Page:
|MartinLogan Odyssey Loudspeakers|
|Home Theater Loudspeakers Floorstanding Loudspeakers|
|Written by Brian Kahn|
|Monday, 01 September 2003|
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The MartinLogan Odyssey is a moderately large hybrid electrostatic loudspeaker, joining the company’s lineup between the much-respected Ascent i and Prodigy speakers. The $6,495 Odyssey features MartinLogan’s latest generation stat panel and leverage's the proprietary ForceForward™ dual woofers that originated in the Prodigies.
The Odyssey is a large speaker at 67 inches tall, 13 inches wide and 27 inches deep, weighing 105 pounds. The driver array consists of the same 48-inch electrostatic line source panel as in the Ascent “i”. The woofer section is vastly different from the Ascent and much closer to the Prodigy. The Odyssey utilizes one 10-inch and one eight-inch driver, configured in the ForceForward™ design. The Odyssey’s appearance follows the theme of other speakers in the MartinLogan line, with a wood-trimmed electrostatic panel above the black finished woofer cabinet. Like many of the speakers in the line, various wood finishes are available to fit your room decor. The one new visual detail that caught my eye is a discreetly illuminated blue “M” logo behind the electrostatic panel, a few inches from the bottom. The light is not bright enough to be a visual distraction when the room is dimmed for a movie and can be turned off with the push of a button.
The idea behind the electrostatic technology utilized in the Odyssey has been around for quite a while, and MartinLogan has been fine-tuning the concept for over 20 years now. The most notable advances include the implementation of the ForceForward™ woofers and Clear Spar technology. In the ForceForward™ design, the eight-inch driver fires forward and the phase-shifted 10-inch driver fires backwards. The effect is to produce deeper, more detailed bass. In a traditional system, the bass energy travels in all directions. The bass energy reflecting from the front wall joins the directly radiated bass energy, causing nulls and peaks, disrupting an otherwise smooth frequency response, often noted as boominess. The frequency response is said to be 35Hz to 22kHz, the same as that of the Ascent i, but in actual use, the Odysseys sound as though they delve considerably deeper in the bottom end.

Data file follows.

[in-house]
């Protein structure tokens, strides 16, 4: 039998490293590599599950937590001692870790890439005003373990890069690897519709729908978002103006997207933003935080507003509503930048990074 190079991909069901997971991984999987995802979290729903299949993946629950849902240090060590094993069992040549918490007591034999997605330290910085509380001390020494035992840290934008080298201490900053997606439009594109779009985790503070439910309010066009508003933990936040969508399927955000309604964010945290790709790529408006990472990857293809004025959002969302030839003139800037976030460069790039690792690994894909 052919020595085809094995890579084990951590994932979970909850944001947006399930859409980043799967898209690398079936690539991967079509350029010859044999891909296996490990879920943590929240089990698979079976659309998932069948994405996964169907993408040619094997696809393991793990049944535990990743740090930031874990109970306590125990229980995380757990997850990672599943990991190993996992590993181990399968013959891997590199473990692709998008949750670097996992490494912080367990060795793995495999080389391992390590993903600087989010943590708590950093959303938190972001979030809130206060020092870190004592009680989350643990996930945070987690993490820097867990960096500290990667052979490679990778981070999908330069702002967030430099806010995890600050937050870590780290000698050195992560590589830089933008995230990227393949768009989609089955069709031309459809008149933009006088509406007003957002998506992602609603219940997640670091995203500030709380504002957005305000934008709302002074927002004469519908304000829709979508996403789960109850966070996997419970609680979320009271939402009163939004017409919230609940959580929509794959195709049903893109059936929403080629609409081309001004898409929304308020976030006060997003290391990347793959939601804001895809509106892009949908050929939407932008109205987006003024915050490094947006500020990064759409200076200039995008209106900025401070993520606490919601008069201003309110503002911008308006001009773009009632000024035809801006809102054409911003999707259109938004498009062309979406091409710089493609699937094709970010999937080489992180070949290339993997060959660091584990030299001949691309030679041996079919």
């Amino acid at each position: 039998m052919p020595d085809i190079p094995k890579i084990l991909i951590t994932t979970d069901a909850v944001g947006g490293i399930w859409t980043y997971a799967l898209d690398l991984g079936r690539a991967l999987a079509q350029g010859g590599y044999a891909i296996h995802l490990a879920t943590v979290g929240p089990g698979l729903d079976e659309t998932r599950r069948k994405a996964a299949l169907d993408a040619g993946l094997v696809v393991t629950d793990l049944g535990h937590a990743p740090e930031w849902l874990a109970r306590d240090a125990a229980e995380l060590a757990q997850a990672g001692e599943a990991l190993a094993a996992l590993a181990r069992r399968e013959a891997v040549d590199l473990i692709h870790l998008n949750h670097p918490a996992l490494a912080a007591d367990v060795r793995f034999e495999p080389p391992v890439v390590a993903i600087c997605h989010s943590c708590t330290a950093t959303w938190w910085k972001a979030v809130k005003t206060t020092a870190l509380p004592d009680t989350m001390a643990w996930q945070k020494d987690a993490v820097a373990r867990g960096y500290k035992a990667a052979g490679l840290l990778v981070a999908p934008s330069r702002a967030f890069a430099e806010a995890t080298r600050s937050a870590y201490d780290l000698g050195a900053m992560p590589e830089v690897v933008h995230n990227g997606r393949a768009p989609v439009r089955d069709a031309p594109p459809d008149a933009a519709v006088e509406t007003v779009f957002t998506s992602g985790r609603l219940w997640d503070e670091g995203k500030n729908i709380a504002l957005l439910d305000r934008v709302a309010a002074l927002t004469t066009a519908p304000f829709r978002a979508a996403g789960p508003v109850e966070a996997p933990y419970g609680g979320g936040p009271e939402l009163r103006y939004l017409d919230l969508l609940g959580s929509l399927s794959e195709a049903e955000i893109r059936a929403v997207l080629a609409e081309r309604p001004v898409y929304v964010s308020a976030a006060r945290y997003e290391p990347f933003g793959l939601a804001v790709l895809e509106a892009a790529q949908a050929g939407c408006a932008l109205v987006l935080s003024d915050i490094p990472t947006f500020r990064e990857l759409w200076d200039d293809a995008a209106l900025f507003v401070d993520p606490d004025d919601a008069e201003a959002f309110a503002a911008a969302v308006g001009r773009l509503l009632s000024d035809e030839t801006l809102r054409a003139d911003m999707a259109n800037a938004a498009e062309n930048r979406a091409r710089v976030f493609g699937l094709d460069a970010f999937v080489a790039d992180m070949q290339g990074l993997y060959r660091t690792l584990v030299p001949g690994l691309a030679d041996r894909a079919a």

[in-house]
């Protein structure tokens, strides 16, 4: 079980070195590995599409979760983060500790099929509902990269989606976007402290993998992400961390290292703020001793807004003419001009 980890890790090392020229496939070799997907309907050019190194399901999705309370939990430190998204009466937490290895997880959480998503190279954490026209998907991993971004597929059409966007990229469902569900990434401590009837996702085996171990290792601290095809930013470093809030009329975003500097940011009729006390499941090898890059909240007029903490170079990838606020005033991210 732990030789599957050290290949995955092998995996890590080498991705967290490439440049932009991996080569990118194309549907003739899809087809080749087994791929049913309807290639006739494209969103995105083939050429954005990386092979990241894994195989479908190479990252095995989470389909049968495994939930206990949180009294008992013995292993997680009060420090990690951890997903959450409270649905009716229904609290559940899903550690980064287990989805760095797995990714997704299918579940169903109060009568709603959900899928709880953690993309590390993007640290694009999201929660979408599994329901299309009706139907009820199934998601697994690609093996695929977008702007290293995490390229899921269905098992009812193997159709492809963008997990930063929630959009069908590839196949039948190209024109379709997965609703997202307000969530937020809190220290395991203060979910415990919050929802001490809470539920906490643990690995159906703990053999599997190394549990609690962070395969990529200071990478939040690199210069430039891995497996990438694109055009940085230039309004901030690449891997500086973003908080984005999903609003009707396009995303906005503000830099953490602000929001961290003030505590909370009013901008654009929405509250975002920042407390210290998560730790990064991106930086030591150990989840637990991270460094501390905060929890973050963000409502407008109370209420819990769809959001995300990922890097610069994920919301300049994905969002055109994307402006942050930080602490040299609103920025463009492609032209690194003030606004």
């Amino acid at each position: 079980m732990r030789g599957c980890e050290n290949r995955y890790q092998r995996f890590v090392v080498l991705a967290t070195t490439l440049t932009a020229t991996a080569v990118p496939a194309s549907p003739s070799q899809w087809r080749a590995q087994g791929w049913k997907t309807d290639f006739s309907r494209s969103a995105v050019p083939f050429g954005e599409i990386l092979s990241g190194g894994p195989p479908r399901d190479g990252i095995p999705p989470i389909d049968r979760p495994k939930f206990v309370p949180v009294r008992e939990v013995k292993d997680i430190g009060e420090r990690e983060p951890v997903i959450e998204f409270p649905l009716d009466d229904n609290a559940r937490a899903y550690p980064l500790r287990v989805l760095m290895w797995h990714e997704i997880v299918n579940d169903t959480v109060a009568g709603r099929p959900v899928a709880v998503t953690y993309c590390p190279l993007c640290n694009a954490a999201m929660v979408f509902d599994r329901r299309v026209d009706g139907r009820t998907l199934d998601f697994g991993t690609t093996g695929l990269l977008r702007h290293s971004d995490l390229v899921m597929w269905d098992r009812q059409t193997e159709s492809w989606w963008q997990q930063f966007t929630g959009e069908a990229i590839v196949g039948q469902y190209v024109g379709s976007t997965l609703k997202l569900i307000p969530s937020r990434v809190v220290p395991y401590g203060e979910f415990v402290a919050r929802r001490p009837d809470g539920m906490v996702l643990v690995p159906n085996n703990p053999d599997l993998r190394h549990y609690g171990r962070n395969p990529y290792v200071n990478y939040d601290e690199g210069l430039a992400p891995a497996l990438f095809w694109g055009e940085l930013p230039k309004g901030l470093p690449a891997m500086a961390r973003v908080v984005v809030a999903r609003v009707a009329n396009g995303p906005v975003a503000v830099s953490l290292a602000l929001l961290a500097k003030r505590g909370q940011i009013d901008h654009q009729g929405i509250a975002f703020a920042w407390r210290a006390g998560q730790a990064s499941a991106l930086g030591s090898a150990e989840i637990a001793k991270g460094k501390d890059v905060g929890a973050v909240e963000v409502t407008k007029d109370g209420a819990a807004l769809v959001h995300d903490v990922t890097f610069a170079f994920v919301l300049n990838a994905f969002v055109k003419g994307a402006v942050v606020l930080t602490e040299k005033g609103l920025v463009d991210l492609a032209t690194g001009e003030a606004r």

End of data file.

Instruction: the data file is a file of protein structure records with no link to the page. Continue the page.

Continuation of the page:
The other unique new technology in the Odyssey is the ClearSpar™ system. Spars are elements that physically run horizontally across the electrostatic panel and are used to suspend the the diaphragm between the stators. My Ascents and Scenarios have older spars, which are black in color. The new spars are made of lexan (polycarbonate) and are clear. Despite the visual change, the new design is said to increase efficiency and power handling.
The Odysseys replaced the Ascents i reviewed several months back, positioned in my multi-channel room, where I did both my two-channel and multi-channel listening. The Odysseys were placed approximately six feet apart and three-and-one-half feet from the front wall, and were slightly toed in. I placed ASC’s Studio Traps behind the Odysseys, with the reflective side forward, a trick to increase the forward energy of MartinLogan speakers. To round off this system, I used MartinLogan’s Theater center channel speaker and MartinLogan Scenarios in the rear. The system was fed by Kenwood’s DV-5900M DVD-Audio player and controlled and powered by Krell’s HTS 7.1 preamp and Theater Amplifier Standard power amp, respectively.
I found that substituting the Odysseys for the Ascents also required some minor level adjustments to even out the channel levels. The set-up was quite simple, as the owner’s manual is clearly written and should prove helpful to those needing assistance. MartinLogan clients who are making a loudspeaker upgrade can feel free to rip open the boxes like it is Christmas morning.